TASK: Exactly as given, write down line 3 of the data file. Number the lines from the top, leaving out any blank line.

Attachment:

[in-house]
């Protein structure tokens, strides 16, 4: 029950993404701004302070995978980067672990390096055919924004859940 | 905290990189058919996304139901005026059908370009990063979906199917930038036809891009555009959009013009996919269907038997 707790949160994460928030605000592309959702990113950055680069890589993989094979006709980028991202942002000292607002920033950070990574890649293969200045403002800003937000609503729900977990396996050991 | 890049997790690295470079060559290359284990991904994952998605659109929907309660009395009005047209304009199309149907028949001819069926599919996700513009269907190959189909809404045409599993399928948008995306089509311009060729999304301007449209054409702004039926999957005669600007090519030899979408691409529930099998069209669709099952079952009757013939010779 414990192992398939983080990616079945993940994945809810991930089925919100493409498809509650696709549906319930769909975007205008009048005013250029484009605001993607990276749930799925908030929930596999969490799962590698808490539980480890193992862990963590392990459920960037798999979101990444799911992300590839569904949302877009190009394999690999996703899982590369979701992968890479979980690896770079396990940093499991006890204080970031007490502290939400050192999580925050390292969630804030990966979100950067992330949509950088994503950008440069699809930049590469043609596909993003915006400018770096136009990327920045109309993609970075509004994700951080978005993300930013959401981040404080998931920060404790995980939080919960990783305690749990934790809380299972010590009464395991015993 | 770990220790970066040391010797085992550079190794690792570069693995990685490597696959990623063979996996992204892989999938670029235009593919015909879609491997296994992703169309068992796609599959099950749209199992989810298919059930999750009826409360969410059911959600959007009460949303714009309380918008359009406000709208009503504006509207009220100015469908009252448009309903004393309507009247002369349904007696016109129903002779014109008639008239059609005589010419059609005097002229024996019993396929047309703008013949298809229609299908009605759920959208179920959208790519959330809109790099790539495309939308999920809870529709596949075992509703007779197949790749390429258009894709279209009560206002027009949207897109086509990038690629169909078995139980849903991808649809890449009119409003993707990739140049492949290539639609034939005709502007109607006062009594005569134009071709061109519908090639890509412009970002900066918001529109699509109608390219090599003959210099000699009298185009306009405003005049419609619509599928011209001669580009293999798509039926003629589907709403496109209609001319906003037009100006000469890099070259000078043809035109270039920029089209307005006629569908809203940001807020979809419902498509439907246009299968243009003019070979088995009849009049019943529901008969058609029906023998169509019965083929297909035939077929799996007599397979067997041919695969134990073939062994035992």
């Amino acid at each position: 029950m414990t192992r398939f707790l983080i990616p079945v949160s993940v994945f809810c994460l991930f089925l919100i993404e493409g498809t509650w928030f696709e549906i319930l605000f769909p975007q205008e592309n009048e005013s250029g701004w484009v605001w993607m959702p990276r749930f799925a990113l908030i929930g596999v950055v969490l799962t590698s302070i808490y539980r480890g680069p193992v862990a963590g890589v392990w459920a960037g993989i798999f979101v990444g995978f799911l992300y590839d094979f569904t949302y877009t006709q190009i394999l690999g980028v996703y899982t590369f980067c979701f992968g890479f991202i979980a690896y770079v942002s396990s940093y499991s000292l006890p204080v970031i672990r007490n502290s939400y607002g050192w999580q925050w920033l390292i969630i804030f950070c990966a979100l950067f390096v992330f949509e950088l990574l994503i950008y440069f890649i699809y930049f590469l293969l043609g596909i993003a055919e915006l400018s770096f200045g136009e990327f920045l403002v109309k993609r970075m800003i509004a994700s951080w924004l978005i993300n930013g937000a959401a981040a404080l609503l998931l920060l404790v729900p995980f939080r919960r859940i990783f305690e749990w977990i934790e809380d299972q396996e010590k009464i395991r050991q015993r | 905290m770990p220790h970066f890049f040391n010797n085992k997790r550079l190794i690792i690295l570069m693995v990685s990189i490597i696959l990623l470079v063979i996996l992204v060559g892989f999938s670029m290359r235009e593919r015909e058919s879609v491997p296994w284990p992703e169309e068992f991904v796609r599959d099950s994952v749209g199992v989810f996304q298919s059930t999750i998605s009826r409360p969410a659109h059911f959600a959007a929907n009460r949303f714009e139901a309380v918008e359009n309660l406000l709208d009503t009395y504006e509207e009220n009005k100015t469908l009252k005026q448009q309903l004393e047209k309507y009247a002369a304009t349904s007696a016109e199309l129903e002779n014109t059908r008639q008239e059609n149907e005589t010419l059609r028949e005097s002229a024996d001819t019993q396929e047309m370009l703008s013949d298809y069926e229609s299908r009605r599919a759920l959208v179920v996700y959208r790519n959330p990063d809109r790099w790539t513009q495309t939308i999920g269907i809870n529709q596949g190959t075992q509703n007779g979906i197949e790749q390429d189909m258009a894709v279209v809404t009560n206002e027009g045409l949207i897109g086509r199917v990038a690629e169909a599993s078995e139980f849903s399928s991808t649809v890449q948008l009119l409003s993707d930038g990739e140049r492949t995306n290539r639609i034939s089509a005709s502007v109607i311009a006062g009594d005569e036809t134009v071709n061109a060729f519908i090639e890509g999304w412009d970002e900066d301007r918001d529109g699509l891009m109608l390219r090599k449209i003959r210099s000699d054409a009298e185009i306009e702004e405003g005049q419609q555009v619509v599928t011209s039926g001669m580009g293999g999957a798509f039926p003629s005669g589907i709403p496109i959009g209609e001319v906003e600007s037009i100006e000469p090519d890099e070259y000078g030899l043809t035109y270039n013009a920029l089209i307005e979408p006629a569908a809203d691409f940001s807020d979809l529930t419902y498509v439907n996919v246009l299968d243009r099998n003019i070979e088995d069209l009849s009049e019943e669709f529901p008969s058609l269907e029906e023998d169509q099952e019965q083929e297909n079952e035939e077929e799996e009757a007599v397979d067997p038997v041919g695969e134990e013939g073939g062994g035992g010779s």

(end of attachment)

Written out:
């Amino acid at each position: 029950m414990t192992r398939f707790l983080i990616p079945v949160s993940v994945f809810c994460l991930f089925l919100i993404e493409g498809t509650w928030f696709e549906i319930l605000f769909p975007q205008e592309n009048e005013s250029g701004w484009v605001w993607m959702p990276r749930f799925a990113l908030i929930g596999v950055v969490l799962t590698s302070i808490y539980r480890g680069p193992v862990a963590g890589v392990w459920a960037g993989i798999f979101v990444g995978f799911l992300y590839d094979f569904t949302y877009t006709q190009i394999l690999g980028v996703y899982t590369f980067c979701f992968g890479f991202i979980a690896y770079v942002s396990s940093y499991s000292l006890p204080v970031i672990r007490n502290s939400y607002g050192w999580q925050w920033l390292i969630i804030f950070c990966a979100l950067f390096v992330f949509e950088l990574l994503i950008y440069f890649i699809y930049f590469l293969l043609g596909i993003a055919e915006l400018s770096f200045g136009e990327f920045l403002v109309k993609r970075m800003i509004a994700s951080w924004l978005i993300n930013g937000a959401a981040a404080l609503l998931l920060l404790v729900p995980f939080r919960r859940i990783f305690e749990w977990i934790e809380d299972q396996e010590k009464i395991r050991q015993r | 905290m770990p220790h970066f890049f040391n010797n085992k997790r550079l190794i690792i690295l570069m693995v990685s990189i490597i696959l990623l470079v063979i996996l992204v060559g892989f999938s670029m290359r235009e593919r015909e058919s879609v491997p296994w284990p992703e169309e068992f991904v796609r599959d099950s994952v749209g199992v989810f996304q298919s059930t999750i998605s009826r409360p969410a659109h059911f959600a959007a929907n009460r949303f714009e139901a309380v918008e359009n309660l406000l709208d009503t009395y504006e509207e009220n009005k100015t469908l009252k005026q448009q309903l004393e047209k309507y009247a002369a304009t349904s007696a016109e199309l129903e002779n014109t059908r008639q008239e059609n149907e005589t010419l059609r028949e005097s002229a024996d001819t019993q396929e047309m370009l703008s013949d298809y069926e229609s299908r009605r599919a759920l959208v179920v996700y959208r790519n959330p990063d809109r790099w790539t513009q495309t939308i999920g269907i809870n529709q596949g190959t075992q509703n007779g979906i197949e790749q390429d189909m258009a894709v279209v809404t009560n206002e027009g045409l949207i897109g086509r199917v990038a690629e169909a599993s078995e139980f849903s399928s991808t649809v890449q948008l009119l409003s993707d930038g990739e140049r492949t995306n290539r639609i034939s089509a005709s502007v109607i311009a006062g009594d005569e036809t134009v071709n061109a060729f519908i090639e890509g999304w412009d970002e900066d301007r918001d529109g699509l891009m109608l390219r090599k449209i003959r210099s000699d054409a009298e185009i306009e702004e405003g005049q419609q555009v619509v599928t011209s039926g001669m580009g293999g999957a798509f039926p003629s005669g589907i709403p496109i959009g209609e001319v906003e600007s037009i100006e000469p090519d890099e070259y000078g030899l043809t035109y270039n013009a920029l089209i307005e979408p006629a569908a809203d691409f940001s807020d979809l529930t419902y498509v439907n996919v246009l299968d243009r099998n003019i070979e088995d069209l009849s009049e019943e669709f529901p008969s058609l269907e029906e023998d169509q099952e019965q083929e297909n079952e035939e077929e799996e009757a007599v397979d067997p038997v041919g695969e134990e013939g073939g062994g035992g010779s």